The state’s industrial segment, which remains open, came in for high praise for the extent to which it is cooperating with safety procedures, spacing and more. It was repeated that manufacturers and other industries must take care to protect workers from visitors, including delivery people, by preventing them from entering work spaces.
Why is U.S. doing poorly?
A questioner asked the governor why, given successes in slowing the rate of increase in some other countries, “What are we doing wrong?"
The governor noted that we are about four weeks behind China and South Korea and said “some of those countries are “much more aggressive in regards to social distancing.”
That said, “The brutal reality is that this country and its public health infrastructure were not ready for this onslaught.” The federal government has been playing catch-up.
Rhode Island, like other states, is forced to search for vital equipment pretty much on its own, she said, adding that South Korea reacted much more quickly, led from the top, to implement testing.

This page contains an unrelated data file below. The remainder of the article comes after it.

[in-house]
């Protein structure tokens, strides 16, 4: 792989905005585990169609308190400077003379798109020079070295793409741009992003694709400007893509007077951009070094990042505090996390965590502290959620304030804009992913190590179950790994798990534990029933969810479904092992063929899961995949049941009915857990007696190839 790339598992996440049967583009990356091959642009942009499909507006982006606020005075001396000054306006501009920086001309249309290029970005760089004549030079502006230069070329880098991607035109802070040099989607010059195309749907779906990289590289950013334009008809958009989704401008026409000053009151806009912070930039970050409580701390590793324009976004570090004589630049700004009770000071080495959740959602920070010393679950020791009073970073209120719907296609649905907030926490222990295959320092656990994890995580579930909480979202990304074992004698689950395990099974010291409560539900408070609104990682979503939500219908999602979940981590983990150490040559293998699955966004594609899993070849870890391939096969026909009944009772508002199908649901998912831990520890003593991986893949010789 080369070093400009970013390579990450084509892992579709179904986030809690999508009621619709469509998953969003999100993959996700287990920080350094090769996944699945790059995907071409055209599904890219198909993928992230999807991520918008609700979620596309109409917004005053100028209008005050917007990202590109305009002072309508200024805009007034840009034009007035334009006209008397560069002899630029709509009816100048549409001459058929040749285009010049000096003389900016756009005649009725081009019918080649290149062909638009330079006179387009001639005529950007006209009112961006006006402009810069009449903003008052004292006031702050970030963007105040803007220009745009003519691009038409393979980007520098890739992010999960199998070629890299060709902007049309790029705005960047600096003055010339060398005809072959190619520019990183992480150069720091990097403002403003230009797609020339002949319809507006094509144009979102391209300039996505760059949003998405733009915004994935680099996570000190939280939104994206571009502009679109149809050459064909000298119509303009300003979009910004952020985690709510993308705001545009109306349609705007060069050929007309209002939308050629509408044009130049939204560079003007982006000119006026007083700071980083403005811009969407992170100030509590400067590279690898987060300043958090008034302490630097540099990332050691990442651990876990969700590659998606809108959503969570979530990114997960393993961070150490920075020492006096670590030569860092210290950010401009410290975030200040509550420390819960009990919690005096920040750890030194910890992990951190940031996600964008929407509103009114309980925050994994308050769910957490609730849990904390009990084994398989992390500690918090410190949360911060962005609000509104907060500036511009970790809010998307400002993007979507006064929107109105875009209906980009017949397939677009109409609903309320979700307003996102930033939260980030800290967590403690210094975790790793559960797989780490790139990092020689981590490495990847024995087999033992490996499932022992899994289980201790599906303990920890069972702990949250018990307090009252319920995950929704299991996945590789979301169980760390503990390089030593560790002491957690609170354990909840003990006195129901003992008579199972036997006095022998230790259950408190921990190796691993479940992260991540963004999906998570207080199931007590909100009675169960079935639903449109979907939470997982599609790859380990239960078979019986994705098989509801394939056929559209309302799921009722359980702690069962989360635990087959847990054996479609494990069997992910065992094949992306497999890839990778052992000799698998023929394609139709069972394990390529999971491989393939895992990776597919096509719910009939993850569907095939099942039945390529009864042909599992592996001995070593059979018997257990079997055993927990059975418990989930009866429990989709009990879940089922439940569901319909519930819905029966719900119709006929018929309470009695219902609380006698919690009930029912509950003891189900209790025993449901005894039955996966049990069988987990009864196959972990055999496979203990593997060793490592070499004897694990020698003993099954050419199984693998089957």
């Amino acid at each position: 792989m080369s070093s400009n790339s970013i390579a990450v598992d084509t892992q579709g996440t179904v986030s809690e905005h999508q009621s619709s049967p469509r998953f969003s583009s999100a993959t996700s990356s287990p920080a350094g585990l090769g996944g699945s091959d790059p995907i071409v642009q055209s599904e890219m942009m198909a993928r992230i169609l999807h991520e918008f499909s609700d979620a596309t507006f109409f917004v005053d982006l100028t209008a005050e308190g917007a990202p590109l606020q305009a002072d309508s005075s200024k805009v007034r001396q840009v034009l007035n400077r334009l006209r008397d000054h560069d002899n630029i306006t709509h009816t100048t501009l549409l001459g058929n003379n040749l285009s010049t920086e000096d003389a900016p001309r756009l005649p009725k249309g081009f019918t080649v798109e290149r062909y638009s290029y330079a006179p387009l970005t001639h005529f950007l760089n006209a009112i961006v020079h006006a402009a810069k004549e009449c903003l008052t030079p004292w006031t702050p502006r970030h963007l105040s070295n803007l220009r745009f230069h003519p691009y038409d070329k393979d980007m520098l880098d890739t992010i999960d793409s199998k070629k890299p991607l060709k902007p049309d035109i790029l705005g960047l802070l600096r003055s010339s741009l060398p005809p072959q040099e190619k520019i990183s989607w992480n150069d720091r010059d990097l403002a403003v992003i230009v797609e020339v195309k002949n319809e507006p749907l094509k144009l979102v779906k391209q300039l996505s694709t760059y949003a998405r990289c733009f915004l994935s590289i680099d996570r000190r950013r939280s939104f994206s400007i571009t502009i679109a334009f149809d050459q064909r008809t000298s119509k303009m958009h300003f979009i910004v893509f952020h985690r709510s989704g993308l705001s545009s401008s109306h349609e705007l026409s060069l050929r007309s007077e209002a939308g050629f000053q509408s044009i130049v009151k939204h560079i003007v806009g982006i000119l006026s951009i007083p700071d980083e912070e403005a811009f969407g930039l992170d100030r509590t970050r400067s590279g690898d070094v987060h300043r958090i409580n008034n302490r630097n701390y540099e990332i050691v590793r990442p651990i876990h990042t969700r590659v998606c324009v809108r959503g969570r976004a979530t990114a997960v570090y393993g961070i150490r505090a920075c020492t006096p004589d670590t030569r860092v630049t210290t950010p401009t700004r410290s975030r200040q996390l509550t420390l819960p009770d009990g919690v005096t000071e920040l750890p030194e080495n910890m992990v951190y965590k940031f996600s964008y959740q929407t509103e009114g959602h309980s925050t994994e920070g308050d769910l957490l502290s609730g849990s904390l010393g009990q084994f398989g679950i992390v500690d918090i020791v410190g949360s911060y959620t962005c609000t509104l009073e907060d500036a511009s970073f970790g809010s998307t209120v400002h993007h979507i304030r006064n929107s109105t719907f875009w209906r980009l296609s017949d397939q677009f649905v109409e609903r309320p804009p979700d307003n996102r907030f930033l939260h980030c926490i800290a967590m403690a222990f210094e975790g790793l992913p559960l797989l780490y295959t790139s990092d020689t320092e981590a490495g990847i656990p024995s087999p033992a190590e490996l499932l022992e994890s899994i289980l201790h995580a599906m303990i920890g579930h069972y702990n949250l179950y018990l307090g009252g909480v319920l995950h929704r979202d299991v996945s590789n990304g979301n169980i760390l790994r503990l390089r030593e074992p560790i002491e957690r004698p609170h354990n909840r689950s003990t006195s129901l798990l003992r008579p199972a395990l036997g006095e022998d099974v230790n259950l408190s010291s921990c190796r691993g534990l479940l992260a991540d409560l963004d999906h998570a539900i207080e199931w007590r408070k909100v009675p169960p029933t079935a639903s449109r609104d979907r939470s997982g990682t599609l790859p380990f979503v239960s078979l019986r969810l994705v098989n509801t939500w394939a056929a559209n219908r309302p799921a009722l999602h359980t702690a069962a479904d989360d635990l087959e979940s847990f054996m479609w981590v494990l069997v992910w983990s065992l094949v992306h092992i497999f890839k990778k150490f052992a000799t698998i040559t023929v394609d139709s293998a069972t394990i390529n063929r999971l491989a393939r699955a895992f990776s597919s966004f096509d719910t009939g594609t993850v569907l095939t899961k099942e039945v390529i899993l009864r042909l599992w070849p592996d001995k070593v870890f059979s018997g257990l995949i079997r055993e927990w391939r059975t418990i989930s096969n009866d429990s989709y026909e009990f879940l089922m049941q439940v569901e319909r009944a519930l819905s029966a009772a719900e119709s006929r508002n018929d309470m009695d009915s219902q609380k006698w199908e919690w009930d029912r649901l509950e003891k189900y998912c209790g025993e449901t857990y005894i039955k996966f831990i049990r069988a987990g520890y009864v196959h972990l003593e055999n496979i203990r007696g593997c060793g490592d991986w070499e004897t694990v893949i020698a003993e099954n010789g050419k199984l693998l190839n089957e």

Nursing homes, prisons
In answer to questions, the governor said there are now three confirmed cases within Rhode Island nursing homes. She also did not announce any plans yet to release prisoners early after discovery of a case at the state prison in Cranston, but said that measures are being explored to streamline releases and allow some accused to stay on home confinement pending trial.
She said the employee who tested positive apparently had little or no contact with the general prison population.